Development of a sensor device with polymer-coated piezoelectric micro-cantilevers for detection of volatile organic compounds

Waqar M. Ahmed, Ruud J.A. Steenwelle, Hugo H. Knobel, Alan Davie, Ron Steijvers, Fred Verhoeckx, Royston Goodacre, Stephen J. Fowler, A. J.H.M. Rijnders, Tamara M. Nijsen

Research output: Contribution to journalArticleAcademicpeer-review

2 Citations (Scopus)

Abstract

Exhaled breath contains thousands of volatile organic compounds (VOCs), some of which have been associated with respiratory disease. We describe a sensor device with an array of eight polymer-coated piezoelectric micro-cantilevers (two of each polyacrylic acid, polyethylenimine and polyethylene glycol and two uncoated cantilevers) and an electronic resonant frequency readout, designed for analysis of VOCs. We have measured the system's response to temperature (24 °C to 40 °C), pressure (200 mmHg to 760 mmHg), and humidity (10% to 50% RH), evaluated the reproducibility of measurements between micro-cantilevers (n = 3), and tested the stability of the system over six months. By measuring the frequency shift of the resonating micro-cantilevers, and using the inflection point of a fitted sigmoid model, we show that acetone, ethanol, octane are distinguishable from one another, with a measurement limited of detection of 1568, 383, and 87 ppmv, respectively. From interpolation of the electronic readout, we found the lowest estimated measurement to be 5 ppmv (acetone on polyacrylic acid). We have also shown that polar mixture (acetone, ethanol, and water) and non-polar mixture (increasing octane concentration and decreasing polar mixture constituents) can be differentiated.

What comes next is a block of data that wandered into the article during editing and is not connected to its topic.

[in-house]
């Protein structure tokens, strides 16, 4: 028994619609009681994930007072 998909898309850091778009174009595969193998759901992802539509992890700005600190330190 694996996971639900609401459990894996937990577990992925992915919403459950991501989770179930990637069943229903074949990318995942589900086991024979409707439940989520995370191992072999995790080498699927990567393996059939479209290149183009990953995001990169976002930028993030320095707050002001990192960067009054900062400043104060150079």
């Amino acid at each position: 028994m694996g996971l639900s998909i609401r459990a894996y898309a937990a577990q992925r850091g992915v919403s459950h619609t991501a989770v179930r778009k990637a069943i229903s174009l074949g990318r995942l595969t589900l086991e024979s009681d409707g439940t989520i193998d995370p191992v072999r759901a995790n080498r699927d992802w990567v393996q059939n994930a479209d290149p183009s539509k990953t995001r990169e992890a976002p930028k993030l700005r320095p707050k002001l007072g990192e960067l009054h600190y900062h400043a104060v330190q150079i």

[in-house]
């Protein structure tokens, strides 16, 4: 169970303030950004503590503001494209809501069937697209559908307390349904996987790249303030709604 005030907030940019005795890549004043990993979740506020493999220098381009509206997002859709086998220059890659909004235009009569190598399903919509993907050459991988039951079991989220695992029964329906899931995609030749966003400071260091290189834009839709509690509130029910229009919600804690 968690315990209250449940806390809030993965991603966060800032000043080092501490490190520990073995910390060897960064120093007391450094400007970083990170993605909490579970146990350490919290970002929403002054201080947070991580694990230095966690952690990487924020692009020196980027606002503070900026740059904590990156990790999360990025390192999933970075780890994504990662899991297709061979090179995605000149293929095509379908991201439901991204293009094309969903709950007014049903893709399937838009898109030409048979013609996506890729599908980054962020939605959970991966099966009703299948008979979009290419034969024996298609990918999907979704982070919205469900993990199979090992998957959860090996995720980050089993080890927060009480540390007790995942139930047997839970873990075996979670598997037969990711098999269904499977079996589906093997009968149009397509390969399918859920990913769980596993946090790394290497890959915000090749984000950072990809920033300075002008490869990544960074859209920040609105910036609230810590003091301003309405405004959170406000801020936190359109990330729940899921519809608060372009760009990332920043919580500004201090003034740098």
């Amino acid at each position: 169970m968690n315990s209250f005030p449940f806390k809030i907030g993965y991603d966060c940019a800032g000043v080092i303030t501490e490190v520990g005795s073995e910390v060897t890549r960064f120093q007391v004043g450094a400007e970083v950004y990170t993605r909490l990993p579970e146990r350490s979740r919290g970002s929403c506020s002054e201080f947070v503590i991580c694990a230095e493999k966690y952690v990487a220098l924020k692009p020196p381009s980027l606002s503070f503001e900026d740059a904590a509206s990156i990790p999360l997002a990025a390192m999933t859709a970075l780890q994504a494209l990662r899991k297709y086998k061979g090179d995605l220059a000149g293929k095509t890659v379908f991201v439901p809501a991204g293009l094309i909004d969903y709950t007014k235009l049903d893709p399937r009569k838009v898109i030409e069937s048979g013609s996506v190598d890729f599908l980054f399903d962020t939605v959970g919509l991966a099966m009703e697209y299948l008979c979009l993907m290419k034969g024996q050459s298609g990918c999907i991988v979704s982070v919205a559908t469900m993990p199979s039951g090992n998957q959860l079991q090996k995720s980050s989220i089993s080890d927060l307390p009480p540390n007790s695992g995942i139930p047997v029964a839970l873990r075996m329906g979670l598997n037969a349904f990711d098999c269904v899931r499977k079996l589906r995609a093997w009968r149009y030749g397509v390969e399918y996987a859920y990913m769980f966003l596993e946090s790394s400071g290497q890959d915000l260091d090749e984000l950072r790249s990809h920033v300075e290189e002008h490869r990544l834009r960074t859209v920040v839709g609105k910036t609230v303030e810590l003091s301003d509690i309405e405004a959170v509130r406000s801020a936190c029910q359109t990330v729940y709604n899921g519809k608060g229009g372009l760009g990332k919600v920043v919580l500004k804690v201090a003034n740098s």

Original languageEnglish
Article number035103
JournalMeasurement science and technology
Volume31
Issue number3
Early online date18 Oct 2019
DOIs
Publication statusPublished - 20 Dec 2019

Keywords

  • UT-Hybrid-D
  • cantilever
  • sensor
  • volatile organic compounds
  • breathdx

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